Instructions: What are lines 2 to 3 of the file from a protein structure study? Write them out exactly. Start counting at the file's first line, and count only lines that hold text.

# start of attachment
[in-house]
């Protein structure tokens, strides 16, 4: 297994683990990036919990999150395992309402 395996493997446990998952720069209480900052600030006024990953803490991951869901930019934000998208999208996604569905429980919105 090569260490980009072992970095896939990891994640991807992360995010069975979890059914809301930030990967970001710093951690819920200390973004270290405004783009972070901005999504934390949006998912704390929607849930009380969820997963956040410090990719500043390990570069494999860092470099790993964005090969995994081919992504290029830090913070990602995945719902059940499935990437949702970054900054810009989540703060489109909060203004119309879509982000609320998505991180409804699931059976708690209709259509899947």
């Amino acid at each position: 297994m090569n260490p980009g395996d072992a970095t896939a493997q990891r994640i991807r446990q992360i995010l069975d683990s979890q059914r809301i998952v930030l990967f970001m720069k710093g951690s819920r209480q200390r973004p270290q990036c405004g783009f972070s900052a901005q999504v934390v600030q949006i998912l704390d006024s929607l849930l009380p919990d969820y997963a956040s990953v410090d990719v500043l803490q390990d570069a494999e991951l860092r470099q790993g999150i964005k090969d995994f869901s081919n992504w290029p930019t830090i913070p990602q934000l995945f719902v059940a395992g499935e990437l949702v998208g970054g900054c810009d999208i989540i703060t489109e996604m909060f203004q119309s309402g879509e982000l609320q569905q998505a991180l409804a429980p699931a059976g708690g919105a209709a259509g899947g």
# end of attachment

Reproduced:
């Protein structure tokens, strides 16, 4: 297994683990990036919990999150395992309402 395996493997446990998952720069209480900052600030006024990953803490991951869901930019934000998208999208996604569905429980919105 090569260490980009072992970095896939990891994640991807992360995010069975979890059914809301930030990967970001710093951690819920200390973004270290405004783009972070901005999504934390949006998912704390929607849930009380969820997963956040410090990719500043390990570069494999860092470099790993964005090969995994081919992504290029830090913070990602995945719902059940499935990437949702970054900054810009989540703060489109909060203004119309879509982000609320998505991180409804699931059976708690209709259509899947």
């Amino acid at each position: 297994m090569n260490p980009g395996d072992a970095t896939a493997q990891r994640i991807r446990q992360i995010l069975d683990s979890q059914r809301i998952v930030l990967f970001m720069k710093g951690s819920r209480q200390r973004p270290q990036c405004g783009f972070s900052a901005q999504v934390v600030q949006i998912l704390d006024s929607l849930l009380p919990d969820y997963a956040s990953v410090d990719v500043l803490q390990d570069a494999e991951l860092r470099q790993g999150i964005k090969d995994f869901s081919n992504w290029p930019t830090i913070p990602q934000l995945f719902v059940a395992g499935e990437l949702v998208g970054g900054c810009d999208i989540i703060t489109e996604m909060f203004q119309s309402g879509e982000l609320q569905q998505a991180l409804a429980p699931a059976g708690g919105a209709a259509g899947g």